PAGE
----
• Adding a teen driver.
  • Credit score.
  • Age of driver.

Insurance companies also consider your driving record and the model of your car.

  • Factor
    How It Affects Your Rates
  • Adding a Teen Driver

    Adding a teen driver makes rates as much as 3x more expensive.

  • Credit Score

    A driver with a poor credit score might pay 2.4x more than one with a good credit score.

  • Age of Driver

    In Minnesota, rates can be 2.2x higher for young drivers versus middle-aged drivers.

  • Driving Record

    A violation on your record could result in paying 2x more than a person without a ticket, accident, etc.

  • Car Model

    Depending on the model of your car, insurance could be twice as expensive.

Frequently Asked Questions About Low-Income Car Insurance in Minnesota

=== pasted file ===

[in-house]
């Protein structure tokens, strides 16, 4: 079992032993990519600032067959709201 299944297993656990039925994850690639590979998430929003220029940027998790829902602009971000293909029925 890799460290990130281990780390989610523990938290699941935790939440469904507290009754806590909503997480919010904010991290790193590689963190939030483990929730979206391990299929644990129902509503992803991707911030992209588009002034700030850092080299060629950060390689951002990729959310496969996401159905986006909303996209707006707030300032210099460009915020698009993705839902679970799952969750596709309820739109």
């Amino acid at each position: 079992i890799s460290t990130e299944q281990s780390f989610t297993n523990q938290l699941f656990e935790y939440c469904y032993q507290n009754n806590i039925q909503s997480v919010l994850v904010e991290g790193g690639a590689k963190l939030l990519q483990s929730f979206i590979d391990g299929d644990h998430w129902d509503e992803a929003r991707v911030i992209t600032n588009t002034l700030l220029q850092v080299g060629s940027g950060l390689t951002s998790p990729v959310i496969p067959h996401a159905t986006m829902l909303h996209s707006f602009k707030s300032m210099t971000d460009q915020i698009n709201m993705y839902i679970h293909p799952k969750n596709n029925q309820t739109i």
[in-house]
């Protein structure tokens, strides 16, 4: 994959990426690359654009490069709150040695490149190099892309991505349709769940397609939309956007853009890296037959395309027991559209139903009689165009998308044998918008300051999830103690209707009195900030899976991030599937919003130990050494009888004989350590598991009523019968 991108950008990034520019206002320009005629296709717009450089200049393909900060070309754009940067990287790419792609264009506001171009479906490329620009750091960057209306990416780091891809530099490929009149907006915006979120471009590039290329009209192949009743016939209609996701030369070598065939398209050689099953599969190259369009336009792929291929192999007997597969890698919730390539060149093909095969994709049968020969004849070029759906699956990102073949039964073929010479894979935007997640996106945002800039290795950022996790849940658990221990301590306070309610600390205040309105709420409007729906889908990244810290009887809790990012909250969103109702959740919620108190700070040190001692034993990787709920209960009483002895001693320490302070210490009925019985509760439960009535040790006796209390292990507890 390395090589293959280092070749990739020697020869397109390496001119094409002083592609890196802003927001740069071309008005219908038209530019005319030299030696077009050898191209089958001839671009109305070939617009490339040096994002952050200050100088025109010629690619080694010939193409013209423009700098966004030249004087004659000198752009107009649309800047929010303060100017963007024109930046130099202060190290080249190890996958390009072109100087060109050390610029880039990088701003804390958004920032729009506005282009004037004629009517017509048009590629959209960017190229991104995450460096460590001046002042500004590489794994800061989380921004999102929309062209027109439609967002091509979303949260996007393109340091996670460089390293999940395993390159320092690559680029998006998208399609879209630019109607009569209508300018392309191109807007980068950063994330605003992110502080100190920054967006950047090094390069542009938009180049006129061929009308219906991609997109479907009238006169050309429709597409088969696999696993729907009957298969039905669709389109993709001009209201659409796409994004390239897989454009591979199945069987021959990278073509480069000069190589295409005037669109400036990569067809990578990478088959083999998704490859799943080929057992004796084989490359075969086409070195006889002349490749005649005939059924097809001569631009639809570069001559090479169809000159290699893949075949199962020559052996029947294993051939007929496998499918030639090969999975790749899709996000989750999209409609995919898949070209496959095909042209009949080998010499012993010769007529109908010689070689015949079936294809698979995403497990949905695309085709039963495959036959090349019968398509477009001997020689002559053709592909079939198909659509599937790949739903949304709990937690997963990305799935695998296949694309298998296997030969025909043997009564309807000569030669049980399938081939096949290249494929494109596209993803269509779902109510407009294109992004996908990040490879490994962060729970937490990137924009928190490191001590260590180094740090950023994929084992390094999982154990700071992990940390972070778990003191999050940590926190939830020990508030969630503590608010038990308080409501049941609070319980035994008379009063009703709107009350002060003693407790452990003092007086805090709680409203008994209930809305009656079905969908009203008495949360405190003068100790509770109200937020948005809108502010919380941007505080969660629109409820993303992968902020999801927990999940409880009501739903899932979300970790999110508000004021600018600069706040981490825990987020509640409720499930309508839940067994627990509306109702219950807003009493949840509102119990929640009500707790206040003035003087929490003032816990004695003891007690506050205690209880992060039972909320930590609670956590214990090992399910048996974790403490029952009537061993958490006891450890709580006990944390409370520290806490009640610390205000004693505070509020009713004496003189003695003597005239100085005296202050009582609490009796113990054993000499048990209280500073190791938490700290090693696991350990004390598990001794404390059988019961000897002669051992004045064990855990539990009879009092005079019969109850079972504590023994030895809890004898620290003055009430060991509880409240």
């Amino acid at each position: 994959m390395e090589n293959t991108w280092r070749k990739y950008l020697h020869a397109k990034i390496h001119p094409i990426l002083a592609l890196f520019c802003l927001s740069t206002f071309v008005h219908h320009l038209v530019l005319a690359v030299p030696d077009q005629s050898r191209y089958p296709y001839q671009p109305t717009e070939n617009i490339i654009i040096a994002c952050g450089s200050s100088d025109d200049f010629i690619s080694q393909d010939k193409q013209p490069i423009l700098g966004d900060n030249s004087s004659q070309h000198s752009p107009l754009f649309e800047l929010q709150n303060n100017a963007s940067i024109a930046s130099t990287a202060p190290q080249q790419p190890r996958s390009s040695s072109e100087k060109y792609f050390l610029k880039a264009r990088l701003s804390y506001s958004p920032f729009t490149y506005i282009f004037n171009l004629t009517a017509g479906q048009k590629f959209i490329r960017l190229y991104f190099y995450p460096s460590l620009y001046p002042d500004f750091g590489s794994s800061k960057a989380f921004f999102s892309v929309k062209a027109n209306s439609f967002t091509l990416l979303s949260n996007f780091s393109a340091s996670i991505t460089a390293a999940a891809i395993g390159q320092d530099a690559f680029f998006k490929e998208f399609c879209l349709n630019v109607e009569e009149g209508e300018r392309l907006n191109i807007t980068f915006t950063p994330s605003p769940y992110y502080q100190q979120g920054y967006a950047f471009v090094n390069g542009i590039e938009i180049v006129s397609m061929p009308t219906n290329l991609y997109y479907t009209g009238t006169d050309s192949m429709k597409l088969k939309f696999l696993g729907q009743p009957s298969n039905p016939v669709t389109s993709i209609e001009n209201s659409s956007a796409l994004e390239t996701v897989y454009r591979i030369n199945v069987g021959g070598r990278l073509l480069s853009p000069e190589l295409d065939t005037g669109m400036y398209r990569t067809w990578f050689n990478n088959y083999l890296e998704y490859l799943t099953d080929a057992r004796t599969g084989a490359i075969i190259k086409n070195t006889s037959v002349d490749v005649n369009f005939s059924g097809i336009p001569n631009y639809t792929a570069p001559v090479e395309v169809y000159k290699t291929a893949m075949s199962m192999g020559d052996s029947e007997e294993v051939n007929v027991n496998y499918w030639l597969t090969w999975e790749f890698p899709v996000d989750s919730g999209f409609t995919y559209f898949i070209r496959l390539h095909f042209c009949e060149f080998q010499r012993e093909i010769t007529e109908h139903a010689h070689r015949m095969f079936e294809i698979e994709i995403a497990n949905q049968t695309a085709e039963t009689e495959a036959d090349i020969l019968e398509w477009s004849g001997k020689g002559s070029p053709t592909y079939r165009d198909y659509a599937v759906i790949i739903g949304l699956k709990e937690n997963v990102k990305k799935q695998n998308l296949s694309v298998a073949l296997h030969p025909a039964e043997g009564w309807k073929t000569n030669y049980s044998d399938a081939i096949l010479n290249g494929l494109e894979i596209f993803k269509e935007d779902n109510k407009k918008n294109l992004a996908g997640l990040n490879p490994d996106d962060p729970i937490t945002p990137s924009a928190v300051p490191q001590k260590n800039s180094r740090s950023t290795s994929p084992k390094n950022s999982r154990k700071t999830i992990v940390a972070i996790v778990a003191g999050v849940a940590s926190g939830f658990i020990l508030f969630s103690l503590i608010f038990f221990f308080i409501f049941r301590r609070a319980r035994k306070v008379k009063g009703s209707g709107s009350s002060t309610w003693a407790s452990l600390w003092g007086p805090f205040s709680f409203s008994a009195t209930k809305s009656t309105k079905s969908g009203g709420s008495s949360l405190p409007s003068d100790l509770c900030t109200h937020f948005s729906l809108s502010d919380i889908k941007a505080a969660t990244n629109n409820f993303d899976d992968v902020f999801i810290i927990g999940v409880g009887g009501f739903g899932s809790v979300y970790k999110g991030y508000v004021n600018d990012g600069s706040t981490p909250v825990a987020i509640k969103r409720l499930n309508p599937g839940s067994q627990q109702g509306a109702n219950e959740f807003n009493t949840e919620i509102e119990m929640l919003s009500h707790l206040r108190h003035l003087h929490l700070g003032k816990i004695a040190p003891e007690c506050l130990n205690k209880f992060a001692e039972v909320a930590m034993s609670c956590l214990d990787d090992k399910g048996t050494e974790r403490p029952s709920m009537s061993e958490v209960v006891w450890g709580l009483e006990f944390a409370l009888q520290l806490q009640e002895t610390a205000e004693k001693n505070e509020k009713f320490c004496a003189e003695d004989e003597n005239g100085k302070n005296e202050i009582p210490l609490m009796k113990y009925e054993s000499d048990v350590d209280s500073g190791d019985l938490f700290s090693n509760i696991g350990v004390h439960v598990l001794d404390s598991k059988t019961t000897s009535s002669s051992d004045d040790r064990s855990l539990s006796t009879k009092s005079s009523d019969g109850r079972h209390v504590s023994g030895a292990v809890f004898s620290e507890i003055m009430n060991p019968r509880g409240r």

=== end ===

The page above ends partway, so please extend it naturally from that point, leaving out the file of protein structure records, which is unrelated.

You may have questions about obtaining low-income car insurance in Minnesota. MoneyGeek answers frequently asked questions about low-income insurance in Minnesota for families and individuals below.

Methodology

MoneyGeek calculated the cost of car insurance for low-income drivers in Minnesota using quotes sourced in partnership with Quadrant Information Services. The sample driver is either a 40-year-old male, a single 40-year-old parent with a 16-year-old child, an adult couple (each 40 years old), or a couple with a 16-year-old child. The individual or family drives a 2010 Toyota Camry LE. The driver buys the minimum car insurance required in Minnesota.

Costs for poor and good credit scores were extrapolated based on MoneyGeek’s dataset of credit score rate adjustments by score categorization.

About the Author


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Mark Fitzpatrick is a senior content manager with MoneyGeek specializing in insurance. Mark has years of experience analyzing the insurance market and creating original research and content. He graduated from Boston College with a Bachelor of Arts and Johns Hopkins University with a Master of Arts.